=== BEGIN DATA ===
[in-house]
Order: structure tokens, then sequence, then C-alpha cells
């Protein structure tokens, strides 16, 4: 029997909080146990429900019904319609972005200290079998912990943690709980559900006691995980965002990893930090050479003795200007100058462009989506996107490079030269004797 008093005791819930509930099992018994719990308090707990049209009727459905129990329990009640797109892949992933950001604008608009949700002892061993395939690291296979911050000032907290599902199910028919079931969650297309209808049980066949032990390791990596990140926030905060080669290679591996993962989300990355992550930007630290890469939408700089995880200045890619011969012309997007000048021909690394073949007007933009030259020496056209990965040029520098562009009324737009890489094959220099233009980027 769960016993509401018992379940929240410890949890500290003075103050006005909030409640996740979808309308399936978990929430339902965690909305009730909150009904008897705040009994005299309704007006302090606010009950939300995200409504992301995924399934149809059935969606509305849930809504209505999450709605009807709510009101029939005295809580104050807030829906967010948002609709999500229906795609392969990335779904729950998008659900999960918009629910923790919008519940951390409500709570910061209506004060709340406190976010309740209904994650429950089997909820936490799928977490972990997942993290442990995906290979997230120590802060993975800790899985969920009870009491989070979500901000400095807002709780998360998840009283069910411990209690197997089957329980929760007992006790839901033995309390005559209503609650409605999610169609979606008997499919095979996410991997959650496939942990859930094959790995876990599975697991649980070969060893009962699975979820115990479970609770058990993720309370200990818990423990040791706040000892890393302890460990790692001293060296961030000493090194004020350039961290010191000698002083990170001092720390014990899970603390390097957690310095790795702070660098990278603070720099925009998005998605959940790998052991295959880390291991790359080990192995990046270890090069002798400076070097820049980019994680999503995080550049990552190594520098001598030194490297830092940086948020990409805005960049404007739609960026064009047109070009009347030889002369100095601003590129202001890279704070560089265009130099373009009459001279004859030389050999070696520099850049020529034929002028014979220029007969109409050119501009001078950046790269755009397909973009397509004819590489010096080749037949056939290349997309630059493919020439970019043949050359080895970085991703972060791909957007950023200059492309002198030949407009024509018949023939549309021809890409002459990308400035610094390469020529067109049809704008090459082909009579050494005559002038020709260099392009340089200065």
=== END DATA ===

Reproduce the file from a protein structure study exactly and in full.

[in-house]
Order: structure tokens, then sequence, then C-alpha cells
């Protein structure tokens, strides 16, 4: 029997909080146990429900019904319609972005200290079998912990943690709980559900006691995980965002990893930090050479003795200007100058462009989506996107490079030269004797 008093005791819930509930099992018994719990308090707990049209009727459905129990329990009640797109892949992933950001604008608009949700002892061993395939690291296979911050000032907290599902199910028919079931969650297309209808049980066949032990390791990596990140926030905060080669290679591996993962989300990355992550930007630290890469939408700089995880200045890619011969012309997007000048021909690394073949007007933009030259020496056209990965040029520098562009009324737009890489094959220099233009980027 769960016993509401018992379940929240410890949890500290003075103050006005909030409640996740979808309308399936978990929430339902965690909305009730909150009904008897705040009994005299309704007006302090606010009950939300995200409504992301995924399934149809059935969606509305849930809504209505999450709605009807709510009101029939005295809580104050807030829906967010948002609709999500229906795609392969990335779904729950998008659900999960918009629910923790919008519940951390409500709570910061209506004060709340406190976010309740209904994650429950089997909820936490799928977490972990997942993290442990995906290979997230120590802060993975800790899985969920009870009491989070979500901000400095807002709780998360998840009283069910411990209690197997089957329980929760007992006790839901033995309390005559209503609650409605999610169609979606008997499919095979996410991997959650496939942990859930094959790995876990599975697991649980070969060893009962699975979820115990479970609770058990993720309370200990818990423990040791706040000892890393302890460990790692001293060296961030000493090194004020350039961290010191000698002083990170001092720390014990899970603390390097957690310095790795702070660098990278603070720099925009998005998605959940790998052991295959880390291991790359080990192995990046270890090069002798400076070097820049980019994680999503995080550049990552190594520098001598030194490297830092940086948020990409805005960049404007739609960026064009047109070009009347030889002369100095601003590129202001890279704070560089265009130099373009009459001279004859030389050999070696520099850049020529034929002028014979220029007969109409050119501009001078950046790269755009397909973009397509004819590489010096080749037949056939290349997309630059493919020439970019043949050359080895970085991703972060791909957007950023200059492309002198030949407009024509018949023939549309021809890409002459990308400035610094390469020529067109049809704008090459082909009579050494005559002038020709260099392009340089200065």